Skunk #1, Northern Lights #5, Big Bud, and pure or nearly pure sativas finish from late-ctober to early-November. Sometimes sativas do not finish if the weather cools too much and snow comes. One year, on November 15th, the first snowfall had to be shaken off at harvest! About 50 percent of the pistils had died back. Skunk #1 is extremely smelly; the wind can literally carry the skunk scent for a mile. All of the plants in this group have large to huge yield capable or producing several pounds each. Big Bud yields an enormous amount; the bottom branches must be tied or staked to avoid breaking from bud weight. Potency is superb in all plants in this category except for Big Bud.
All plants grow tall. Big Bud and Skunk #1 grow 10-14 feet tall. Northern Lights are often taller. A few sativas can grow to 20 feet!
Fungus can become a problem with these late-flowering plants. They withstand rain and light frost well; many can take a few light snowfalls. After all, they grow like weeds!
outdoor grow shows are dominated by climate, soil, and water supply whether you are planting in a remote mountain patch, a cozy garden in your backyard, or on your balcony.
Microclimates are mini climates that exist within larger climates. Maps are available of these areas. Many maps such as the United States Department of Agriculture (USDA) Hardiness Zone map, detail limited climactic boundaries. The map divides North America into ten zones plus zone 11 to represent areas that have average annual minimum temperatures above 40F and are frost free. Look into detailed microclimate maps for your grow zone.
temperature, rainfall, and sunlight vary widely across the globe, providing unique growing environments and countless microclimates. Look for specific information for your climate at local nurseries and in regional gardening books and magazine or through the department of agriculture in your area.
Coastal climates like those found in the Northwestern United States, British Columbia, Canada, Northern Coastal Europe, and the United Kingdom, etc, are cool and rainy. Annual rainfall most often exceeds 40 inches and can be as high as 100 inches! Winter blows in early in these areas bringing a chilling rain and low light levels. The more northern zones experience shorter days and wet cold weather earlier than the southern zones. Growing outdoors here is challenging because the temperature seldom drops below freezing, which contributes to larger insect populations. Some of these cold coastal rainforests are packed with lush but invasive foliage and fungal growth brought on by the cold and damp.
Clay soil with a low pH is common in moist coastal zones.
Start Clones or Seedling Indoors
Get a jump on the season by starting clones and seedlings under lights indoors. Move small containerized plants into heated greenhouses to start hardening-off. Transplant to a backyard or secure guerilla patch once they have become hardened-off and are more resistant to environmental stress.
Beat the cold; start seedlings and cuttings indoors and move them into a heated greenhouse in March or April. A 400-watt HP sodium lamp on a timer can augment the less-intense natural light of early spring. Seedlings and clones will need at least 14 hours of artificial and natural light per day until plants are transplanted outdoors.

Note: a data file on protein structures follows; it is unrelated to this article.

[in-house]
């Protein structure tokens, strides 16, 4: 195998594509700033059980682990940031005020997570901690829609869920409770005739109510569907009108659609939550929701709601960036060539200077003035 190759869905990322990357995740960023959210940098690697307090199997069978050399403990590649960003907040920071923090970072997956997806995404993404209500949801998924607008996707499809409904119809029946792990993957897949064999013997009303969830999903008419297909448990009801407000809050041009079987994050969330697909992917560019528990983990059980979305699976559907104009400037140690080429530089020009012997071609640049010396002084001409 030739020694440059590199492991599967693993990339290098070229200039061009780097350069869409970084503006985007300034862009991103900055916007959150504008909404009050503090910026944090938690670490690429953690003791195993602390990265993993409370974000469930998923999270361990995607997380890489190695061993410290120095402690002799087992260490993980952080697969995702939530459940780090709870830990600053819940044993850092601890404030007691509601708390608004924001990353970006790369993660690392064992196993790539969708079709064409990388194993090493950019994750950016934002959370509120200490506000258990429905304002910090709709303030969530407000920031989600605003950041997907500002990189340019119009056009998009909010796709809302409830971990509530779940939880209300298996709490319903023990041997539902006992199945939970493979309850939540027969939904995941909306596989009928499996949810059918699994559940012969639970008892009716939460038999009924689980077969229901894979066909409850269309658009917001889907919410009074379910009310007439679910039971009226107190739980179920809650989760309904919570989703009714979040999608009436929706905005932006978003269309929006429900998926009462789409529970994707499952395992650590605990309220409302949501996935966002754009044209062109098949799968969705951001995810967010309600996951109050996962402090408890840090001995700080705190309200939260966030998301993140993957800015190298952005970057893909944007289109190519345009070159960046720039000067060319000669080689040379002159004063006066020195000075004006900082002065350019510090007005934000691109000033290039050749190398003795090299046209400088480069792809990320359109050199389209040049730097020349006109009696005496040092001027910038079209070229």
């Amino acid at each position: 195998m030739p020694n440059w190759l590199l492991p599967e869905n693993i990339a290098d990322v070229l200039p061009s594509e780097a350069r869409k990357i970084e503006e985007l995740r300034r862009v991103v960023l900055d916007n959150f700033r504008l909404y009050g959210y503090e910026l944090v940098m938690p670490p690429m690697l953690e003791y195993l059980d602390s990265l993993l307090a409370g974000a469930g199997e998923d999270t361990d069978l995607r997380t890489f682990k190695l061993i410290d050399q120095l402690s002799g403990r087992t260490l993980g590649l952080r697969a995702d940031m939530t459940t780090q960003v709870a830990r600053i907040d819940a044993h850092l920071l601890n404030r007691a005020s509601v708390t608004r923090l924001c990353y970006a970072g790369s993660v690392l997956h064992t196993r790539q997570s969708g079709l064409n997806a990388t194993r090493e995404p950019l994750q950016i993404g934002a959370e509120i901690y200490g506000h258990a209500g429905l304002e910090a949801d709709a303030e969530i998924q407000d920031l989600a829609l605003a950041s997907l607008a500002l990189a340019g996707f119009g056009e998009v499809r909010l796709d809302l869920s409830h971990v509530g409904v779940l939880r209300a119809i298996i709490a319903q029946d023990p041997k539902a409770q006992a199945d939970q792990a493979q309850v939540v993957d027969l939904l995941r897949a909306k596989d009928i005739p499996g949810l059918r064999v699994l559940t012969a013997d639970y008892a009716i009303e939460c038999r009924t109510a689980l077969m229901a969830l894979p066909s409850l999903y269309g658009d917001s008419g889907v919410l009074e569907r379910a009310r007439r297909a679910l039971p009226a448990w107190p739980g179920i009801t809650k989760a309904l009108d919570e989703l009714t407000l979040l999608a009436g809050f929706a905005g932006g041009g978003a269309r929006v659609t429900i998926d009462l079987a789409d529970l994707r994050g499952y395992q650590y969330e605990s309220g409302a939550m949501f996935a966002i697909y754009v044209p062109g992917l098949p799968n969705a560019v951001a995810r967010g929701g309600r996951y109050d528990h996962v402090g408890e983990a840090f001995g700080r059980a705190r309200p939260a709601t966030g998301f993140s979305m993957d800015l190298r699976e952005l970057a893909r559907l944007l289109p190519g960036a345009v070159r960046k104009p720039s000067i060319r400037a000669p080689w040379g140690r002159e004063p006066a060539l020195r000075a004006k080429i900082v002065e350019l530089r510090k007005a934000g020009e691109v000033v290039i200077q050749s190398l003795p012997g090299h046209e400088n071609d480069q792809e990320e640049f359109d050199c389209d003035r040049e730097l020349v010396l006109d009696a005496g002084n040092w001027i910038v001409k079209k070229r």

Alpine mountain climates are cold much of the year. Freezing temperatures, mineral heavy acidic soil, and wind top the list of grower concerns.
Summer temperatures in the mountains can dip to 30F or lower in the summer, at as low as 2000 feet elevation. Temperatures below 50F virtually stop growth, and temperatures below 40F can cause foliage tissue damage in many strains. Low temperatures cause stress in plants and a reduction in harvest weight. On the other hand, plants in high alpine climates tend to produce more resin and 10-20 percent more THC than those in lower gardens.
You can help your plants deal with mountain stress by backfilling planting holes with a mix of peat moss, soil , polymer crystals, and slow-acting layers of organic fertilizer.
Cold wind causes moisture loss, and plants dry out quickly. This causes stress which can weaken pants and leave them open to attack by disease and insects.
Col mountain environments, like those in Switzerland or the Rocky Mountains of North America, usually experience first frost in September and last frost during May.
Spring and fall months are rainy with a dry period in July and August. Cold rains in the fall can cause mold. Planting early-maturing strains helps avoid weather problems.
tropical climates are generally warm to hot and humid. Rainy and dry seasons vary by location. Most jungle and tropical climates have daily rains. Protecting flowering females from rain with a greenhouse will help avoid bud mold and other problems. The closer to the equator, the less deviation there is between the length of days and nights. Extra hours of artificial light are necessary to keep plants in the vegetative growth stage. Tropical sativa strains are often favored in these regions because they are acclimated and require little special care.
Nighttime temperatures and humidity are often high. In fact, extended nighttime temperatures above 85F will cause plants to stop growing. Nighttime cooling could be necessary to keep pants growing well.
Soil is one of three main types and all shades of gray and brown in between. Soil is the product of millions of years of geology.